Then Truman pushed practical savings further and asked for no poultry or eggs on Thursdays.
When and how did we switch to Monday?
After World War II the public found gastronomical delights in fast food, takeouts, and restaurants.
Eventually, this occasional treat became a mainstay with families. Obesity, diabetes, and heart attack statistics rose.
Studies emerged and it was apparent the causal link between food and disease was real. Prevention was needed.
We can thank health advocate, Sid Lerner for reintroducing meatless meals.
Based on statistics Lerner decided on Monday, the most successful day of the week to change habits.
Today, families, hospitals, restaurants, and schools, still practice Meatless Mondays and if you do as well, here’s a great recipe!
Garlicky White Bean Dip with Garlic Pita Chips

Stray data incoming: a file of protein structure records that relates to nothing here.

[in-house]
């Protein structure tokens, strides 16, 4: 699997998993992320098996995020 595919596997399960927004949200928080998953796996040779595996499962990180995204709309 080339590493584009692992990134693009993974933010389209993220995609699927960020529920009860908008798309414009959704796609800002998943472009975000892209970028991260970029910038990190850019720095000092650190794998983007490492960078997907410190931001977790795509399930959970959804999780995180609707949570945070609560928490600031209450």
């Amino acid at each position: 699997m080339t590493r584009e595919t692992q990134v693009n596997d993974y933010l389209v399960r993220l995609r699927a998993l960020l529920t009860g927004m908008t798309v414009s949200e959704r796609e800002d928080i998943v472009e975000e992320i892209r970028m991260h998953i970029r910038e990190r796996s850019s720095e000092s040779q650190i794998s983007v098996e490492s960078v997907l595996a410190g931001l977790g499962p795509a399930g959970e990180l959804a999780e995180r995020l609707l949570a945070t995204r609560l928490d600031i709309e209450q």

You can’t go wrong with this quick and easy white bean dip loaded up on mild garlic.
The crunch of mildly seasoned pita chips topped with a creamy-smooth dip is hard to walk away from.
Add a bowl of vegetable crudités, a plate of freshly steamed spring asparagus, a crisp green summer salad, baked or roasted squash in the fall, or a bowl of hearty soup in the winter months and you have a delicious meal all year round.
The flavours of fresh sage go a long way. Start with one leaf, taste and add more if desired.
A family favourite garlic tip
If you are like me and often find raw garlic too strong, then loosely wrap a couple of garlic bulbs in foil.
Bake in the oven at 375 degrees C for 20-30 minutes, or until you smell the garlic.